Flexible pouches also are testing the self-heating concept. In Belgium, Heat It Hot Tomato Soup is packed in a 200ml self-heating pouch. Just press a button, and the contents of the pouch heat to 60 degrees Celsius (140 degrees F) in five minutes.
Side dishes may not appear to have much in common with soup, but this category also is feeling battered by the winds of change. According to Datamonitor’s Product Launch Analytics, launches of “dried ready meals” (a classification that includes side dishes) dipped 4.3% in 2012.
One headwind against the side dish category is the trend toward meal simplification. Simply put, consumers are making and eating meals that have fewer items. According to an NPD Group/National Eating Trends survey, Americans served 4.1 different food or beverage items at dinner in 2012, down from 5.3 items as recently as 1985. Lunch is in the same boat, with 3.3 items served in 2012 vs. 4.1 items in 1985. Simpler dinners and lunches threaten to boot side dishes to the curb.
The goal, then, is to introduce new side dish products compelling enough to earn a spot at the plate. In some cases, that means experimenting with unique flavors; in others, it means tapping convenience trends.
Side dish flavor innovation in 2012 included new ways to shake up old favorites. To some consumers, mashed potatoes are as pedestrian as it gets for a side dish, but not with the addition of applewood smoked bacon. That is what Idahoan Foods did with its Idahoan Applewood Smoked Bacon Flavored Mashed Potatoes. Cheese is another ingredient with “cravability” that goes well with potatoes. Asiago is a cheese variety not often seen in side dishes, but it is part of new Betty Crocker Parmesan & Asiago Potatoes.
Rice is another side dish recording significant flavor innovation in 2012. Brown rice and quinoa get together for Seeds of Change Moroccan Style Rice, while Osem USA’s new Side Mates All-Natural Family Side Dishes give an ancient grain a twist with its Quinoa with Rice, Black Beans & Corn variant.
This concept of combining ancient grains with conventional grains is something that took root in 2012. The Wegmans supermarket brand was a major innovator here, with Wegmans Food You Feel Good About 90 Second Steamables in a Seasoned Brown Rice & Quinoa variety that shows convenience and taste are not mutually exclusive. Wegmans Food You Feel Good About Rice & Grain Blend is even more exotic, using heirloom rice ingredients. The Aztec Blend flavor is described as a “medley of ancient grains, Coulusari heirloom red rice, whole-grain brown rice and multi-colored split peas.”
Pasta and noodles looked to Asia for flavor ideas, especially the street food concept, which is just beginning to impact packaged foods. Simply Asia Singapore Street Noodles pays homage to street foods with Kimchi and Sesame Ginger-flavored noodles. Also from Simply Asia Foods, Thai Kitchen Asian Creations Stir-Fry Rice Noodles feature a Purple Corn & Rice Noodles variety, purple corn being a first for noodles. Finally, Knorr’s Pasta Sides went Asian with Thai Sweet Chili, said to be made with real ginger for added spice and heat.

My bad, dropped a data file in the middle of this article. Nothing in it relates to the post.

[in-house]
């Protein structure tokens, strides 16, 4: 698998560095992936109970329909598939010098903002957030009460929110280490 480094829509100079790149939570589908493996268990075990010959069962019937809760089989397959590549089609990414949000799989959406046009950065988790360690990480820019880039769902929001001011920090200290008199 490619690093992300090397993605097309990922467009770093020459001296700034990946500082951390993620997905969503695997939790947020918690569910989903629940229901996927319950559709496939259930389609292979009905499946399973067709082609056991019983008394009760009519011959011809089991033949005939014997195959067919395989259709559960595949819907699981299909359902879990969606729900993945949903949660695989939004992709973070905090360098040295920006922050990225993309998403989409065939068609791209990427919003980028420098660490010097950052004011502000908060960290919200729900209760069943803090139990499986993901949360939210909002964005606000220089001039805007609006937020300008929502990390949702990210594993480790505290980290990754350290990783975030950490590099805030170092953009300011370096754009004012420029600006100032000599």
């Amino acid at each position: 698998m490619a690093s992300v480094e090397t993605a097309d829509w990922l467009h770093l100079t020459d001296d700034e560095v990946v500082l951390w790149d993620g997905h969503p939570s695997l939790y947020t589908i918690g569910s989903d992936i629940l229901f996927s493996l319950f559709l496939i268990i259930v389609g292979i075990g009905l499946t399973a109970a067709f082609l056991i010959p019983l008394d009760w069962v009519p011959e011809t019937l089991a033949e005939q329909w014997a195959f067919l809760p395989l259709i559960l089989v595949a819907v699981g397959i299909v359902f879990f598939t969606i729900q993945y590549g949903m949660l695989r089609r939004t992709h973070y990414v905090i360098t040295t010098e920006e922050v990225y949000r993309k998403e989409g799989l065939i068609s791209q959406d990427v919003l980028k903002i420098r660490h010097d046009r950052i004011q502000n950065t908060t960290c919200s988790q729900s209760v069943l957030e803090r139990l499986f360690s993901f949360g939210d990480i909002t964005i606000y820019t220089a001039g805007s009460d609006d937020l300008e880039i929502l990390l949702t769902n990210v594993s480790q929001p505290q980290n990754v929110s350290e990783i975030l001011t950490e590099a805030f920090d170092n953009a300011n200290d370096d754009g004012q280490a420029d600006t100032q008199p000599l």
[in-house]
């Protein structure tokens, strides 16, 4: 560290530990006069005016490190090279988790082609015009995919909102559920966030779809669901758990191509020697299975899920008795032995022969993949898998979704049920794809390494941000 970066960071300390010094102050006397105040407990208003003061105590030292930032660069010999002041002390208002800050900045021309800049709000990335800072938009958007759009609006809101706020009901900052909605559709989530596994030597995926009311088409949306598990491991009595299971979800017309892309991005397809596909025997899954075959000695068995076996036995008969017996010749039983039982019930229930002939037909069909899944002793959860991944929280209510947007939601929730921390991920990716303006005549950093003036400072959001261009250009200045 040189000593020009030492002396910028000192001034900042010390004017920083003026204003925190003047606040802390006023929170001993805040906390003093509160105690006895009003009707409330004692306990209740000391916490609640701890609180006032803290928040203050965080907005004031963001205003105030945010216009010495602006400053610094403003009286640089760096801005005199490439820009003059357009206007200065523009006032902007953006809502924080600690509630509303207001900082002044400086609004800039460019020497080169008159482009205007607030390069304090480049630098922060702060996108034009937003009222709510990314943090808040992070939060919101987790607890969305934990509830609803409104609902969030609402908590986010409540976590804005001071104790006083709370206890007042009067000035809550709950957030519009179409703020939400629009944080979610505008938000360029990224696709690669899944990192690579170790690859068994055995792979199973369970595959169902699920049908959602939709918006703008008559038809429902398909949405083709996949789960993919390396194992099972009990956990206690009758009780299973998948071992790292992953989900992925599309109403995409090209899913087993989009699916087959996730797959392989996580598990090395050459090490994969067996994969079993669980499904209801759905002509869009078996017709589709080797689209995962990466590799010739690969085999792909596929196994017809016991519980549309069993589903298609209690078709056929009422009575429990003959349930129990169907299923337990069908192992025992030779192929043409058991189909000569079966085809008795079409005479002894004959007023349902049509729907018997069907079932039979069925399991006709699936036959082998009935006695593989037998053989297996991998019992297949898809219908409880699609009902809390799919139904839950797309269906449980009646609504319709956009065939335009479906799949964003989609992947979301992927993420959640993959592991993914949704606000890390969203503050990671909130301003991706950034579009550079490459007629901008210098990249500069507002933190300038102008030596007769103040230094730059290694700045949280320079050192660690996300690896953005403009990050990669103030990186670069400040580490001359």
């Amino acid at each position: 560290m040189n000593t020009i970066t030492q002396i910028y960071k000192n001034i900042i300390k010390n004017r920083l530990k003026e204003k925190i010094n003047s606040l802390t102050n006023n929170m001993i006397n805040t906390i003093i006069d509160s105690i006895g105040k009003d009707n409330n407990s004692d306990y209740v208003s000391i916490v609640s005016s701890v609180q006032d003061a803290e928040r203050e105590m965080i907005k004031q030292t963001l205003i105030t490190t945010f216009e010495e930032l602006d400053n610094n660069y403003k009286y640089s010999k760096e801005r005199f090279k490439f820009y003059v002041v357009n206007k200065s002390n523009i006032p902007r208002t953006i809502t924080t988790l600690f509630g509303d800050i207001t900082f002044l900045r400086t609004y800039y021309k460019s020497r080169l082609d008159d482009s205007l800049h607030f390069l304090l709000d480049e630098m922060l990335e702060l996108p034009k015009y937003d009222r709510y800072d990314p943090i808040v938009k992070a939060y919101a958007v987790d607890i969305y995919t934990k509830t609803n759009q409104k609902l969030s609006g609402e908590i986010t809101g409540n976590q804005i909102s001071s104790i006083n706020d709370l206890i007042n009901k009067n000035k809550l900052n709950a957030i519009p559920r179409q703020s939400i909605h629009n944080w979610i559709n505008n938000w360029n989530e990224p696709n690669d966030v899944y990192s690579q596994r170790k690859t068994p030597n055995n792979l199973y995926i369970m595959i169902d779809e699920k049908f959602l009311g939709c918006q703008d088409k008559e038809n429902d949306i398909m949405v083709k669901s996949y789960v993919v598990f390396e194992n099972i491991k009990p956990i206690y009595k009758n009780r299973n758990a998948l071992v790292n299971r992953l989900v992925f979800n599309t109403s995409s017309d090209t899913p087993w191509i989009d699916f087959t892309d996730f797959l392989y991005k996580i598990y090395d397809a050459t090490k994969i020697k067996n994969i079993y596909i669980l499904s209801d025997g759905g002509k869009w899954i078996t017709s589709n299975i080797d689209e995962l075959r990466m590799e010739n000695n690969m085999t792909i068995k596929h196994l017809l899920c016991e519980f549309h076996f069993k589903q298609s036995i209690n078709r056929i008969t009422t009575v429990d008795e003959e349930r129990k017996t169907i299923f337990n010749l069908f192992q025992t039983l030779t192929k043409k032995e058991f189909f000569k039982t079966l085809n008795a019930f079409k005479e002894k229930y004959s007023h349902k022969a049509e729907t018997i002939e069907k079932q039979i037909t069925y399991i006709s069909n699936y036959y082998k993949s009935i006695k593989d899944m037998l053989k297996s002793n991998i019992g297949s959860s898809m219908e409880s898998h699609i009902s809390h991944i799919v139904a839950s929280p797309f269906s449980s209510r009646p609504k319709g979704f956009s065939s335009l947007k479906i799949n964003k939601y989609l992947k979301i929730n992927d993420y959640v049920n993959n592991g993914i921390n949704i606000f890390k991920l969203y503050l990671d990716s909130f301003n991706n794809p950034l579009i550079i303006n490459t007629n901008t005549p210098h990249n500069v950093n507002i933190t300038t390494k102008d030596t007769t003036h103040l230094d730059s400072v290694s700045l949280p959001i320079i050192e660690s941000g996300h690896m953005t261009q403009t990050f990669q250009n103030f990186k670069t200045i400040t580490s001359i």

One trend which really did not catch fire in 2012 was the movement of vegetables into pasta. This is happening in main dish pastas, such as Mueller’s Hidden Veggie Spaghetti, which lists carrots, sweet corn and squash as ingredients. Ronzoni Garden Delight Pasta hints at the trend with a Trio Italiano variety boasting a half serving of vegetables from carrot, tomato and spinach. There could be more to come in 2013.
Another idea with untapped potential is the use of sprouted grains in side dishes. Main dish sprouted-rice products, like PlanetRice Sprouted Brown Rice, make a persuasive health case for the concept. PlanetRice says its sprouted rice is three times higher in GABA than regular brown rice.
Not to be left out, couscous continues to shine in side dishes, thanks to its ability to utilize almost any flavor. Among 2012’s flavor offerings were Garlic Jalapeno, Tuscan Herb and Porcini Mushroom flavors of Roland Israeli Couscous. Pearl couscous may be less common than “regular” couscous, but is also a focus of innovation. Osem USA’s Side Mates All-Natural Family Side Dishes Couscous line was launched in flavors like Portabella Mushroom & Sun-Dried Tomatoes and Tuscan Medley.
With side dishes running the risk of getting squeezed off the plate via meal simplification, one response has been to position traditional side dishes as main meal items. This was a rich vein of new product development in 2012, with important new launches, such as Healthy Choice Lunch Express Dried Ready Meal (rebranded from “Fresh Mixers”), Barilla All Natural Microwaveable Meal, Progresso Kitchen Favorites Entrée Mix, and even Betty Crocker Mac and Cheese (a new challenger to Kraft Mac and Cheese with liquid cheese sauce, not powder).
Of the three “main dish” launches, Barilla’s Microwaveable Meal may be the most novel, featuring what Barilla calls “revolutionary packaging.” Barilla separates the pasta from pourable sauce (packed in a separate cup) to maintain the taste, texture and freshness of the pasta. The shelf-stable pasta microwaves in 60 seconds for a quick meal in “authentic Italian” flavors, such as Mezze Penne alla Marinara.
This concept of ingredient separation to enhance freshness is an area where side dish makers seem to be paying more attention. In Spain, Monbolet Risotto Mix recently debuted in a kit-type box holding two sachets—one with the base ingredients (mushroom and rice) and the second containing dried onion and broth.
Side dish options outside of the center store are also proliferating and present challenges to center-store, dry side dish brands that may be perceived as “freshness-challenged.” Hormel Country Crock Simple Ideas Cheddar Broccoli Rice Refrigerated Side Dish is fully cooked. And, in the freezer case, one can find Betty Crocker Loaded Smashed Potatoes (from Nonpareil Farms) and Green Giant Seasoned Steamers Backyard Grilled Potatoes. Both offer quick microwave preparation.